As the above headline so boldly proclaims, this week’s topic is, indeed, EARTHQUAKE SAFETY.
People who concern themselves primarily with weather (called “meteorologists,” or, sometimes, “dorks”) have informed those of us who are either interested or who have to write a column on the subject because they have been receiving threatening phone calls from their editors telling them to quit messing around because The Readers are getting sick of picking up the paper faithfully each and every week expecting to see earthquake safety but instead seeing some lunatic subject like “Presidents’ Day,” and — Oh, shoot. I seem to have gotten off track. I’ll have to start that one over.
All right, let’s try it again. Meteorologists have informed us that unlike other natural disasters (fires, hurricanes, Jimmy Carter, etc.), which are usually found during one particular time of the year, earthquakes are permitted in their contracts to strike wherever and whenever they please, thus earning them the distinction of being Nature’s Most Obnoxious Disaster.
It’s a good idea, then, to be prepared for “The Big One,” which, according to “seismologists” (Greek, meaning “people who study seismos”) will absolutely, positively occur sometime between now and a zillion years from next Thursday. With a major catastrophe looming in the near future like that, you should make sure you have plenty of food, or anything else relatively edible, in your house. This will be important if, after an earthquake, the Domino’s Pizza cars can’t get through.
Also, be sure to have a video camera on hand. What good is a natural disaster unless you can get some good shots of people falling down and/or being hit in personal areas by steel girders from nearby collapsing buildings? Who knows — maybe you’ll even get to meet Bob Saget!
Okay. Now that you’re fully prepared, we may as well have an earthquake. When one hits, you MUST:
1. Run around and scream as though your vital organs were being violently removed. This is important, as it makes the news footage look good.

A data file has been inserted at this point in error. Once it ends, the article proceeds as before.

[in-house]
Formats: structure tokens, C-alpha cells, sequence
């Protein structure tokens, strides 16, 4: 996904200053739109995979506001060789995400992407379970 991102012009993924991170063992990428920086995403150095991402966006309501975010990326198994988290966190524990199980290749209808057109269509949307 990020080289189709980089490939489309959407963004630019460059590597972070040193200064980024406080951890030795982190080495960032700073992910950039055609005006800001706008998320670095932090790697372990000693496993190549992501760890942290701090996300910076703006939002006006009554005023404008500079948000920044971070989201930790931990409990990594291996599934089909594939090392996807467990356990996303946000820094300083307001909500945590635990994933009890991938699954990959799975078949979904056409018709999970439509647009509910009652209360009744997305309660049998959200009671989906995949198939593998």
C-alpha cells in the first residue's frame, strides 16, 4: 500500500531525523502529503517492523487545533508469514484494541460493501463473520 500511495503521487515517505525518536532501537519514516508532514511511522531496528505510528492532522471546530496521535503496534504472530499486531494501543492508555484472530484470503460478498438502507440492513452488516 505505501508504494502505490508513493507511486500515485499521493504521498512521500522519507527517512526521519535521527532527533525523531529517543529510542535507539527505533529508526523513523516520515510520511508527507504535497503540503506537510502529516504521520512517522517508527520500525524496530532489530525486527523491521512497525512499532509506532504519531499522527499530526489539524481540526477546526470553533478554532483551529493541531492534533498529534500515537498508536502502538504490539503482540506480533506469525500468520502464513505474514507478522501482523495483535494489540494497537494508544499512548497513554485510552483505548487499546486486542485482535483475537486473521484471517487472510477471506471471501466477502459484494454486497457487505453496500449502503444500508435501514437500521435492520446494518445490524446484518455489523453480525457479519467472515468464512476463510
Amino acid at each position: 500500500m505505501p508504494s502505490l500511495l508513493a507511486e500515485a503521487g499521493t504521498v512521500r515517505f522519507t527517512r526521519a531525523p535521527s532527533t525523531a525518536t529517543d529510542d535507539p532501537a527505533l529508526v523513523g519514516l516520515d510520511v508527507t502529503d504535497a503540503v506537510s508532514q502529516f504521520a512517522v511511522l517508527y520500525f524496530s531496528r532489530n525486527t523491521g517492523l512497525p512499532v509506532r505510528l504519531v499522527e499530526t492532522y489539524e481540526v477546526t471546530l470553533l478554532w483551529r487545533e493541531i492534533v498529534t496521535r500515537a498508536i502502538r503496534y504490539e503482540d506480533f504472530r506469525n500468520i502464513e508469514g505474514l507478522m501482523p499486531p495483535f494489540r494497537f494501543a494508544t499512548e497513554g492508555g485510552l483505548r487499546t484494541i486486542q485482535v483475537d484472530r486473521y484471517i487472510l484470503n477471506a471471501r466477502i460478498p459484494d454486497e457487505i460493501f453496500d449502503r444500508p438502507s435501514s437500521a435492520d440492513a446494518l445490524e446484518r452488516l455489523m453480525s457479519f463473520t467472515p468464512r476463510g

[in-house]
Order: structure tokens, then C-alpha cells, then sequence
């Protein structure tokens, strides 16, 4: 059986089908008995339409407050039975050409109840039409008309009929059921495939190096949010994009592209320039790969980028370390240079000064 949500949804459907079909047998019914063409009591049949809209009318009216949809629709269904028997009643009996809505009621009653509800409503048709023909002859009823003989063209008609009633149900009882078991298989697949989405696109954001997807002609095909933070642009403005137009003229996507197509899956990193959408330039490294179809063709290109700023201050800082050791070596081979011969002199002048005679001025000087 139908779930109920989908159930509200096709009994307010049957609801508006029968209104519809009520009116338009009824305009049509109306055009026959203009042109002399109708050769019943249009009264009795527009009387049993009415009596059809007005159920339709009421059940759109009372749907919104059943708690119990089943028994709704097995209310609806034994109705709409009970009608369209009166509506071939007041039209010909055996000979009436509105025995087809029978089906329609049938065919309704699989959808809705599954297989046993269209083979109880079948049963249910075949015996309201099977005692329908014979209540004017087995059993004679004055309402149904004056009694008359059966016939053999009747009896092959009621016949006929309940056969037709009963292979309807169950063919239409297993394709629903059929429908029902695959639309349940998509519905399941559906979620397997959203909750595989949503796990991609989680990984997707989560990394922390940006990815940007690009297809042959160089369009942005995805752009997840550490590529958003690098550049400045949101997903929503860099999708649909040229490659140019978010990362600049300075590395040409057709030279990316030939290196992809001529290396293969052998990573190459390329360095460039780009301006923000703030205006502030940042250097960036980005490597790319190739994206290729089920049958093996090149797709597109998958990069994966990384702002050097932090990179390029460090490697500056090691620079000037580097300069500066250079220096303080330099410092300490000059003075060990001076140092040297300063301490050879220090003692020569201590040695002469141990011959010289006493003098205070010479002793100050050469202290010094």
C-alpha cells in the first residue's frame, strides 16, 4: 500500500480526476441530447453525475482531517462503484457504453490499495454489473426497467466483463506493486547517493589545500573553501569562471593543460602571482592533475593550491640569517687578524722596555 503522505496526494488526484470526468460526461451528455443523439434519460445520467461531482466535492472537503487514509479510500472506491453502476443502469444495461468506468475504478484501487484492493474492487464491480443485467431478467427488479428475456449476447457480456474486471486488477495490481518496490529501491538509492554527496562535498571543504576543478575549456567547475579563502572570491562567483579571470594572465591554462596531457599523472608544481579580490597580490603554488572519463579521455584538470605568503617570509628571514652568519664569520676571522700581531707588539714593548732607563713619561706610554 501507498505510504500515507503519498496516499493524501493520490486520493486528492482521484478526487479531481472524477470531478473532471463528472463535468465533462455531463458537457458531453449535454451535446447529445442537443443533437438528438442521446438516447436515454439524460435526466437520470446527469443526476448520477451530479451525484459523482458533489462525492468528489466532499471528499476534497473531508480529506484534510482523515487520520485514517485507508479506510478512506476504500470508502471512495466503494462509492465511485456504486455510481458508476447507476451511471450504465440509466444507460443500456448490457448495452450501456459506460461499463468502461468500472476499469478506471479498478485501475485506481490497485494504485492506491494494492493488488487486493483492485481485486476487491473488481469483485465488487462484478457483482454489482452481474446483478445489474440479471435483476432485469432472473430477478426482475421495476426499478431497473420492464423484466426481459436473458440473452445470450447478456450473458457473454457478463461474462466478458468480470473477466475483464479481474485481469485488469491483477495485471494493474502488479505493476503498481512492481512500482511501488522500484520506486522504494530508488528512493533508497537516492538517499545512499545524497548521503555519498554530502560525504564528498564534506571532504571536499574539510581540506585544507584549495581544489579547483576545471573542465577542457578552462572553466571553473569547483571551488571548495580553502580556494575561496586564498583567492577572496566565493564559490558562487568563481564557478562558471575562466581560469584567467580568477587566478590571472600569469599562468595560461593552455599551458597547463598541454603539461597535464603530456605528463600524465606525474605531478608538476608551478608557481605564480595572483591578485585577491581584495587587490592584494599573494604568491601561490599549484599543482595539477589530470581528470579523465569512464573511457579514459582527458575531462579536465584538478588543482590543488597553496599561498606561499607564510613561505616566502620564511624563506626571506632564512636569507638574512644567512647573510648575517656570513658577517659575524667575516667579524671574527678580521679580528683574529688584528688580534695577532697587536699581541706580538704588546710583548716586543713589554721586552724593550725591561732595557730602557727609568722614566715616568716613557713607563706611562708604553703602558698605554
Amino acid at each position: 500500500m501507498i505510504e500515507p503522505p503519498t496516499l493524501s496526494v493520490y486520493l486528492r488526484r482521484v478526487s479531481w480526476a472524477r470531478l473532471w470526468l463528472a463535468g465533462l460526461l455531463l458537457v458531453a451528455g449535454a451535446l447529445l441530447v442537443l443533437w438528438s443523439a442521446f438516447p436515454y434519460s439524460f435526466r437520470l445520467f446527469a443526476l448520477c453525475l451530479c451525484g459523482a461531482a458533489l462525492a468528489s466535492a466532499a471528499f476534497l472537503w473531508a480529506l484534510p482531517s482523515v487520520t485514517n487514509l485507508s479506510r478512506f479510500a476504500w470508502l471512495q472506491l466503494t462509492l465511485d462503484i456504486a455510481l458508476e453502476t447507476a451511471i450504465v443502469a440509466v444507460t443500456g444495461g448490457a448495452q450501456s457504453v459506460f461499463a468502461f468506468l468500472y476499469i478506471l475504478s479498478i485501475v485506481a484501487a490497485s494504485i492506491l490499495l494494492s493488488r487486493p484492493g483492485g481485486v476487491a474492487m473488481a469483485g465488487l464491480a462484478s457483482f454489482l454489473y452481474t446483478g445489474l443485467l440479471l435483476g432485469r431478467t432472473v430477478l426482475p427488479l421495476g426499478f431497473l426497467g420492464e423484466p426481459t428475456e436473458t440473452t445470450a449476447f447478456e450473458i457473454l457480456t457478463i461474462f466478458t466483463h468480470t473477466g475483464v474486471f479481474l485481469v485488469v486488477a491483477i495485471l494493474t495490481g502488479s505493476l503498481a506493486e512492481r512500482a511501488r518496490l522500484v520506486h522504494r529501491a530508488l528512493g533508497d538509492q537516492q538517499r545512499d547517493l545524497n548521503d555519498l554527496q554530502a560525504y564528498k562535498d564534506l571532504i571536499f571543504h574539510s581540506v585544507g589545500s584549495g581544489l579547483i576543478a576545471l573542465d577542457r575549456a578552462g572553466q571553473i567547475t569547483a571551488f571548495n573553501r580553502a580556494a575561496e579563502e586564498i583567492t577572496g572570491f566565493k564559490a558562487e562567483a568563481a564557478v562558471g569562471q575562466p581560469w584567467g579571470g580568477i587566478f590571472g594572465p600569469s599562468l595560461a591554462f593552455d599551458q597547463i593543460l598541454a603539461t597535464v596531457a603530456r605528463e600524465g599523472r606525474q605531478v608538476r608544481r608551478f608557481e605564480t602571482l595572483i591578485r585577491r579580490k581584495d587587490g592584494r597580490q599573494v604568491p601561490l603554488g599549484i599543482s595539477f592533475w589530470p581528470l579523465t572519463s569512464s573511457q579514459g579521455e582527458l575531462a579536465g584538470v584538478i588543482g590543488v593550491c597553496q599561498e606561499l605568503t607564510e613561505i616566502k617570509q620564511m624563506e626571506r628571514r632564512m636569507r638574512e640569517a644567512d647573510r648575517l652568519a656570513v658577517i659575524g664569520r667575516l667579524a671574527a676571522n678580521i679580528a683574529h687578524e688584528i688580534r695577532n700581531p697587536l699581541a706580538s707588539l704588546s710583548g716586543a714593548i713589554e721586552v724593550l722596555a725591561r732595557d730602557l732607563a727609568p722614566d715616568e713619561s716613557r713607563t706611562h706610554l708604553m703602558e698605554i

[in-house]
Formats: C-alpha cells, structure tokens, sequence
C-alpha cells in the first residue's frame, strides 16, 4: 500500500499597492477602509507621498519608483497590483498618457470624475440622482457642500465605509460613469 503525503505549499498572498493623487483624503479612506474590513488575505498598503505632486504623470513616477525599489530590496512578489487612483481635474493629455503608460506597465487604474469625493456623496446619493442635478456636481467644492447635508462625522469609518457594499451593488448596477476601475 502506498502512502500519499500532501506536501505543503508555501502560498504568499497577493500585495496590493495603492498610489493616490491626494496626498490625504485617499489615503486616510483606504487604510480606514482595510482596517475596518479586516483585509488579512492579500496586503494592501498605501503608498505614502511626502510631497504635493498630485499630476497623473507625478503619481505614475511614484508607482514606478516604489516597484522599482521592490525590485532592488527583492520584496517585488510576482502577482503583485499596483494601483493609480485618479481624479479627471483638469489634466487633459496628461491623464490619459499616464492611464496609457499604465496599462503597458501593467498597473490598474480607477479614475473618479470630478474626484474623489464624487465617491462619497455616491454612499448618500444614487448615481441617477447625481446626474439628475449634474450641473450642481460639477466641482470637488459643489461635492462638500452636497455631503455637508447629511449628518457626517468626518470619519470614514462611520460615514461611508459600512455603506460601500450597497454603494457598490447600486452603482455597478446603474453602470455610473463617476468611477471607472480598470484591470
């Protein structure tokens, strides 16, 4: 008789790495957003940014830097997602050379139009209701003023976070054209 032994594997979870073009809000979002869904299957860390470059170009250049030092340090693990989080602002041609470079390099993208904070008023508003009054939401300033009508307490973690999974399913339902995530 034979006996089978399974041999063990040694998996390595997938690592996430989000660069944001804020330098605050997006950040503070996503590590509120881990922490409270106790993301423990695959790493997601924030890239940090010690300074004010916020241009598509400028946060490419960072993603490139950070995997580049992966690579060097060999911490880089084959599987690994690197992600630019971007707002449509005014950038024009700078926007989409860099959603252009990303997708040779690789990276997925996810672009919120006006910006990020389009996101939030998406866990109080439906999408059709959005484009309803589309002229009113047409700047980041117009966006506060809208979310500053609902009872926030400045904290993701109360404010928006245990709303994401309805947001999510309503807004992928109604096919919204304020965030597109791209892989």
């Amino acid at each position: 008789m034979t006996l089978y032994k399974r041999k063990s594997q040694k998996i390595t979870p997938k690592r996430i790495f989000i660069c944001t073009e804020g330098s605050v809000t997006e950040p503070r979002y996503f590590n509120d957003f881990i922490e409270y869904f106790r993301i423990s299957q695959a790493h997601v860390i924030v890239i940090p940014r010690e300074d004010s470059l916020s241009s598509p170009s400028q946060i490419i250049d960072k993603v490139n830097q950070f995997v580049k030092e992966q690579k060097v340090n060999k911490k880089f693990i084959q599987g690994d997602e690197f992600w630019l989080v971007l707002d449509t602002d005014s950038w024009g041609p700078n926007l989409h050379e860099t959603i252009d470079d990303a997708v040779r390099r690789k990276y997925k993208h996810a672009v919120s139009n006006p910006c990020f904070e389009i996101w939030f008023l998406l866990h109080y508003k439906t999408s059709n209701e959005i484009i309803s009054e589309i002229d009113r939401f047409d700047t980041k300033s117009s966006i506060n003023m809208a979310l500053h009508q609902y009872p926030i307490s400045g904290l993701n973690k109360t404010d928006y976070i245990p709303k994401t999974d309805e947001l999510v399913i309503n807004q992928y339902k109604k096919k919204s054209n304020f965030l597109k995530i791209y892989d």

2. Drive your car into what’s left of the lake. Nothing is more boring than an earthquake where no one is hurt and no damage is done. I take that back. “Charles in Charge” is more boring.
If you get the urge to protect yourself, try holding household pets over your head. Almost anything will do, but large dogs work the best. Yappy little dogs with names such as “Fifi” and “Boofy” are pretty much worthless, but I guess that goes without saying.
When the shaking stops, you are required BY LAW to say, “Wow. Was that an earthquake?” Everyone must then pretend that you are not an idiot for asking such a stupid question and reply, “I think so.” Of course, it will be obvious that an earthquake has occurred because any old people who may be present will be laying on the floor, mumbling incoherently to their dead spouses. But you must ask the question anyway.
The next step, once you’ve established that everything at your house is okay, is to turn on the TV to make sure that some damage WAS done somewhere, because, as I mentioned earlier, an earthquake without damages is like a rap concert without stabbing victims.
If the quake was a major one, perhaps you’ll be fortunate enough to see some “expert” opinions on television. I remember how after the San Francisco earthquake, before official results became available, the reporters spent a good half hour asking World Series fans — the same World Series fans who had compensated for the “One-Beer-at-a-Time” rule by getting good and drunk before they got to the stadium — how big THEY thought the quake was on the Sphinctor Scale.
I’m sorry. Richter Scale.
Anyway, so there were all these intoxicated baseball fans attempting to sound like they knew what they were talking about (or, at the very least, to sound coherent). One man placed the quake at five, another at eight, and yet another at 12. This last man was most drunk, and, I think, most amusing.
One interesting fact about earthquakes is that animals can predict them.
No, wait. That’s not interesting. Come to think of it, NONE of this is interesting. I don’t even know why I wrote it.
Ugh. You'd think a column I'd hinted at and promoted for a month would have been funnier, but this is what I wound up with. It's violent, lame, and obvious. Even worse, it's not funny. I don't like this column.
When it was printed, the reference to stabbings at rap concerts was removed (heaven forfend we should mention something that actually happens all the time in real life). Also, the line about videotaping things falling on people was changed to say "falling on YOU." The logic here was apparently that videotaping OTHER people getting hurt is cruel, while if its yourself you're videotaping, that's fine. I guess I can see the logic there, but I thought the line was fine the way it was.
Laneta Meeker, who was the Lake Elsinore News's copy editor at the time, was a big fan of my column. She said that this one seemed forced and strained, though, like I was getting burnt-out and struggling too hard to be funny. She suggested I take a few weeks off. A few weeks later, I took her up on that. (See column #33 for the details.)